A Personal Best And Some Lessons Learned From My Difficult Brighton Half Marathon 2013 Experience.
First of all I’d like to direct you over to my recent interview with Jay from the wonderful Born To Plod blog. We discuss why I run and what keeps me motivated.
My Brighton Half Marathon 2013 experience.
On Sunday I ran my 11th half marathon in Brighton and set a new personal best of 2:07:07, 4 seconds better than my time in the Great Birmingham Run last October.
The run itself was one of the most difficult races I’ve completed.
The main reason for this was that my Garmin Forerunner stopped working at the starting line, meaning I had to pace myself naturally which proved to be pretty damn difficult as I’ve used my watch to time every one of my runs so far.
I started out way too fast and ended up faltering at the end. I’ve never came so close to quitting a run since my first half marathon, but thankfully I kept with it.
My mind kept screaming to stop and that fear of stopping made my heart race, which made me feel even more anxious.
I thought I was gonna have a panic attack as the anxiety, fear and hate were coming in waves and it was gaining momentum.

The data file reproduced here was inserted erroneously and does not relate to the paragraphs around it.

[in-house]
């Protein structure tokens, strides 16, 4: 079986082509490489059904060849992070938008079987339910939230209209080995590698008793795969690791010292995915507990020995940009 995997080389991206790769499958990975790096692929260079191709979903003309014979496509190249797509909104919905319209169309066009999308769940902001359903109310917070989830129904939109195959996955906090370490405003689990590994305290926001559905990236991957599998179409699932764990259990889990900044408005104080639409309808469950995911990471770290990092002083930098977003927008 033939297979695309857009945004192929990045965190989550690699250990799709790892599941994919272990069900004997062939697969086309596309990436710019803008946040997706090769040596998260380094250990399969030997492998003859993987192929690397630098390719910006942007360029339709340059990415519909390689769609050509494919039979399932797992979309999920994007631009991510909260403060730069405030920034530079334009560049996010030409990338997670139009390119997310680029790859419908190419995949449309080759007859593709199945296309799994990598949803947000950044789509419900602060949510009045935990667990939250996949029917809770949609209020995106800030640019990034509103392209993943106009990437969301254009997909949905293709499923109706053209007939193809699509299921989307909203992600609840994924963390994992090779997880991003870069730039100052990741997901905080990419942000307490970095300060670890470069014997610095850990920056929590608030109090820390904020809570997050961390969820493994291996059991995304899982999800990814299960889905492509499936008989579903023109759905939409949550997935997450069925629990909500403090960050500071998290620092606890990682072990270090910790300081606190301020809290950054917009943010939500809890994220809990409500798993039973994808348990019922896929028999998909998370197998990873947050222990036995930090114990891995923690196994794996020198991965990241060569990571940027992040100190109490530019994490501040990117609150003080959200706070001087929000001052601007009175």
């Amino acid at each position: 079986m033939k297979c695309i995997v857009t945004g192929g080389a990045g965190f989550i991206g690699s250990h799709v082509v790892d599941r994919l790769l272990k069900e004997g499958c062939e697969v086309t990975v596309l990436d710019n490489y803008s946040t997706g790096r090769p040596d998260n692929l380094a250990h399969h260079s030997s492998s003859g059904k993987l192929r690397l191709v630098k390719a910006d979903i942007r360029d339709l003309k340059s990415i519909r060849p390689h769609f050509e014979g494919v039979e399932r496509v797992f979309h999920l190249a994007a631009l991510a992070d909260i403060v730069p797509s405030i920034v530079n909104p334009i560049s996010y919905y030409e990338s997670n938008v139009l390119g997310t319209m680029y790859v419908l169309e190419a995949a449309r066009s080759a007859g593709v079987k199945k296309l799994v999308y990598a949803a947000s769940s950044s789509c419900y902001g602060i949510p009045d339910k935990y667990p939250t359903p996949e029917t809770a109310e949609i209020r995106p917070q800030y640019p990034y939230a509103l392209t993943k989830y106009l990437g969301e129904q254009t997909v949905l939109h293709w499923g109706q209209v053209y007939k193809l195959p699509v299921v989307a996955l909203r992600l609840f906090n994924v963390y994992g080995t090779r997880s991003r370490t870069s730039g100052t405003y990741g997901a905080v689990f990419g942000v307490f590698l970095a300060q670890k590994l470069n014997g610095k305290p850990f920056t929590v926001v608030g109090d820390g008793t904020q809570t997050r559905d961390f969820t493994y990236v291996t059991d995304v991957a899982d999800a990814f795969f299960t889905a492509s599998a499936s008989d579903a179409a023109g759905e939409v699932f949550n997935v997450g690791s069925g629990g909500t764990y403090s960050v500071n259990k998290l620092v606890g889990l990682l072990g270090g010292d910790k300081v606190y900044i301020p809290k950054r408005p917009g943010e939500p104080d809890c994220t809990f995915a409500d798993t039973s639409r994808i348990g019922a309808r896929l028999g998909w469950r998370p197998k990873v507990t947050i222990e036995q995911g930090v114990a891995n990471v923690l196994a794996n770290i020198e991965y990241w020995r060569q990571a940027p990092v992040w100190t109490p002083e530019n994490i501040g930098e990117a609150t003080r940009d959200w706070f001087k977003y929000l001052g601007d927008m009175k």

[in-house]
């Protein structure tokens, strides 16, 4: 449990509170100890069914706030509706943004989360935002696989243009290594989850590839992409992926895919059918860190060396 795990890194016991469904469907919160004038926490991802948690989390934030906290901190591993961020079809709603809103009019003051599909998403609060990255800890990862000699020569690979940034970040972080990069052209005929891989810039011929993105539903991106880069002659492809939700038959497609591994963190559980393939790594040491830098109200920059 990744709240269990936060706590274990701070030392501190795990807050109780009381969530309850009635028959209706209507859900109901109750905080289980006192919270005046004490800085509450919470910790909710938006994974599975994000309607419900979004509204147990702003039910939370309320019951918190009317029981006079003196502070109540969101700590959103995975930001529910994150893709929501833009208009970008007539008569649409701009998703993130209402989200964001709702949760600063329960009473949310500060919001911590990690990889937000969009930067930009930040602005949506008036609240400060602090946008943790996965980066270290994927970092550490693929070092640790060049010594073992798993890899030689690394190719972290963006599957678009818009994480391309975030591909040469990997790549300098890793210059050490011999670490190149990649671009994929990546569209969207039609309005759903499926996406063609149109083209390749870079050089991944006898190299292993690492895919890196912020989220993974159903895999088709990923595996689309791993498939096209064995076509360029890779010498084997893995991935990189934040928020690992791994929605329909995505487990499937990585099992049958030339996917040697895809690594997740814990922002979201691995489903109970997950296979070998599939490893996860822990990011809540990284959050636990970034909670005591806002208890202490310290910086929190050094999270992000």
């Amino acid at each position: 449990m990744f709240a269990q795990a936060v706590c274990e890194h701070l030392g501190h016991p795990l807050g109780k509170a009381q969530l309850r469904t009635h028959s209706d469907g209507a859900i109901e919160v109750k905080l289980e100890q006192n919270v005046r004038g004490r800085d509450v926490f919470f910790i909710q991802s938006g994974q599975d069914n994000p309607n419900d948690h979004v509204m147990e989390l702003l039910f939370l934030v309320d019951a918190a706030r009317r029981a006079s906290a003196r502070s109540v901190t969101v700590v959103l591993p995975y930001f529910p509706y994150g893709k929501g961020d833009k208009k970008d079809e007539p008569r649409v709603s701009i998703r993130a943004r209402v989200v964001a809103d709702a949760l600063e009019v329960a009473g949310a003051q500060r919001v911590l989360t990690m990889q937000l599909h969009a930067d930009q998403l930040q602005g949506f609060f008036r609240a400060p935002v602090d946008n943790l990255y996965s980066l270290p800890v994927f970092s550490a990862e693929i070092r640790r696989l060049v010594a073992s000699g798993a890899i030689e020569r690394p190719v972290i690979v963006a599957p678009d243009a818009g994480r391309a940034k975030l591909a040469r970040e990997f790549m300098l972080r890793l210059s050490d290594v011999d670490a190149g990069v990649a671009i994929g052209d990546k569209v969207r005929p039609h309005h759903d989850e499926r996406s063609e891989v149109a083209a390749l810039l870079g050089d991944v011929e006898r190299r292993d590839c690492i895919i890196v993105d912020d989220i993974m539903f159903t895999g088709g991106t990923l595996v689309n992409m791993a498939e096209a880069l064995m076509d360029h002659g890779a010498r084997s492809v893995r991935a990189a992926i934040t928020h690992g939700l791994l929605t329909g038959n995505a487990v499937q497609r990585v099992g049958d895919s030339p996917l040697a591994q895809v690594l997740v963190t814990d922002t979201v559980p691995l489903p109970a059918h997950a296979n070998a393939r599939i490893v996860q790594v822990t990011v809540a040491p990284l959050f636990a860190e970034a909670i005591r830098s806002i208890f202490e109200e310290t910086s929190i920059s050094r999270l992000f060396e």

I don’t even know what ‘it’ was.
I just knew it was bad and that stopping would somehow ease the discomfort.
Thankfully the Brighton crowd saved my race.
Without their support it’s doubtful that I’d have finished at all.
Each time that I was ready to give up someone would cheer me on. They could see that I was struggling and picked me up. They did not have to do that. They could have screamed “suck it up you lazy twat and get those legs a-pumping!”.
In the end they drove me over the finish line, but my pain was far from over.
After the race I stood around for 5 minutes expecting to never walk again let alone run.
I was feeling that bad.
Fellow runners kept coming up and asking if I was alright, kindly offering me both their concern and their water.
I tried walking, but it was if someone had turned the gravity up.